It reminded me of a recent article in the New York Times Magazine, "Why Isn't the U.S. Better at Predicting Extreme Weather?," which discusses how the National Weather Service/NOAA is so underfunded by Congress that it can't afford to buy the best software or the computers necessary to run the models.

One of the points made by the person featured in the article is that the "micro-areas" that the NWS provides weather forecasts for are too big, and it is possible, with the right software and computing power, to provide much better forecasts for smaller areas than is typical currently.  From the article:
While Mass is the most outspoken on the subject, many experts insist that if the Weather Service wants to meaningfully improve its predictions, it must employ a technique called ensemble forecasting. The basic premise is either to tweak the physics equations or to make repeated changes to a model’s variables: You might bump up the temperature slightly, for example, and then run the model again. After a half-dozen or so reruns, you get a set, or “ensemble,” of forecasts that can be compared with one another. When all the forecasts in an ensemble agree, it’s a reasonably sure bet that the predictions will pan out.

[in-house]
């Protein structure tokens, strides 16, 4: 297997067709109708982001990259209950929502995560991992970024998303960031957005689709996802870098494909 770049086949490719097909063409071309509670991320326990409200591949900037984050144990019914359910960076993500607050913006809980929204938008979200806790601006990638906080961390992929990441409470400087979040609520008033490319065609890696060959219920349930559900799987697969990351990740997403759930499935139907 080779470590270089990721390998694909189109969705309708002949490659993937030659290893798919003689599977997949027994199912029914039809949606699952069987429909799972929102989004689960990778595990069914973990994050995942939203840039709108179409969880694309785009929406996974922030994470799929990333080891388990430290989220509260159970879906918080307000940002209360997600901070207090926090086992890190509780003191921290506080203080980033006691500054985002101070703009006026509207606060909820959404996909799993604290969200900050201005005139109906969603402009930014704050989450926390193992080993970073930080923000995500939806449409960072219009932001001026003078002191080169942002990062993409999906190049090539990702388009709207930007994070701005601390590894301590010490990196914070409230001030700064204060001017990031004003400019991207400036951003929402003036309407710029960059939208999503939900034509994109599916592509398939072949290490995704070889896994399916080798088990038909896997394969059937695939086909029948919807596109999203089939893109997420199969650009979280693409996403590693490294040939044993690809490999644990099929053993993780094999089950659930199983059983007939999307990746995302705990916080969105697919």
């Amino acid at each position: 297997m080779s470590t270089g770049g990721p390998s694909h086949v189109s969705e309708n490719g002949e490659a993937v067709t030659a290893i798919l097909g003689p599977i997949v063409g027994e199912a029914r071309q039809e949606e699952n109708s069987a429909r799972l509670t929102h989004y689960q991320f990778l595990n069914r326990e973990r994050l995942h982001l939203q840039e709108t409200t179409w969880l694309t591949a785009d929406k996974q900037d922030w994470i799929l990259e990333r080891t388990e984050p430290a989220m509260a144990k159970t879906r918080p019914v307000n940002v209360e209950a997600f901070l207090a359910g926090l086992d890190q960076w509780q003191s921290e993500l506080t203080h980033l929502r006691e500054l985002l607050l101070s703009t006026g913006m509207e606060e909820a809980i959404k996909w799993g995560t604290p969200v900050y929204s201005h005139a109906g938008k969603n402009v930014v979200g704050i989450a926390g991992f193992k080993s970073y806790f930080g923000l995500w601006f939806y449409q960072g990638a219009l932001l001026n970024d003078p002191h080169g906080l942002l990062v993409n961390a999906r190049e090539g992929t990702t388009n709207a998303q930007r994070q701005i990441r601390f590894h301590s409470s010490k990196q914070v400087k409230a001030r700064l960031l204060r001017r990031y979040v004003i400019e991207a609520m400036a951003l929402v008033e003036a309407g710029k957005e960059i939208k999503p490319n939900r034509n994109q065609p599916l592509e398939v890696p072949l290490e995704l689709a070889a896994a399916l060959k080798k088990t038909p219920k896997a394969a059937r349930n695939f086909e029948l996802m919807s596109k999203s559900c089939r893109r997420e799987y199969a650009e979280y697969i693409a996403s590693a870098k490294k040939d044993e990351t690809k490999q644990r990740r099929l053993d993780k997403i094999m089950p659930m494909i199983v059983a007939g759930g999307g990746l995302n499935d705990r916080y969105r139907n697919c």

Nobody I’ve spoken to doubts the superiority of ensembles. Yet they haven’t been widely adopted in the United States at the resolution required to forecast localized, or “mesoscale,” events — specifically, thunderstorms, flash floods and tornadoes — because high-resolution ensembles require more computing power than the National Weather Service can currently provide. Higher-resolution ensembles translate to greater accuracy in the same way that HDTVs are clearer than analog sets. I met with a scientist at the National Center for Atmospheric Research in Boulder who showed me a prototype mesoscale ensemble for the United States. But at the moment, he can’t exploit its full potential because the supercomputing cluster at the Weather Service simply couldn’t handle the load. ...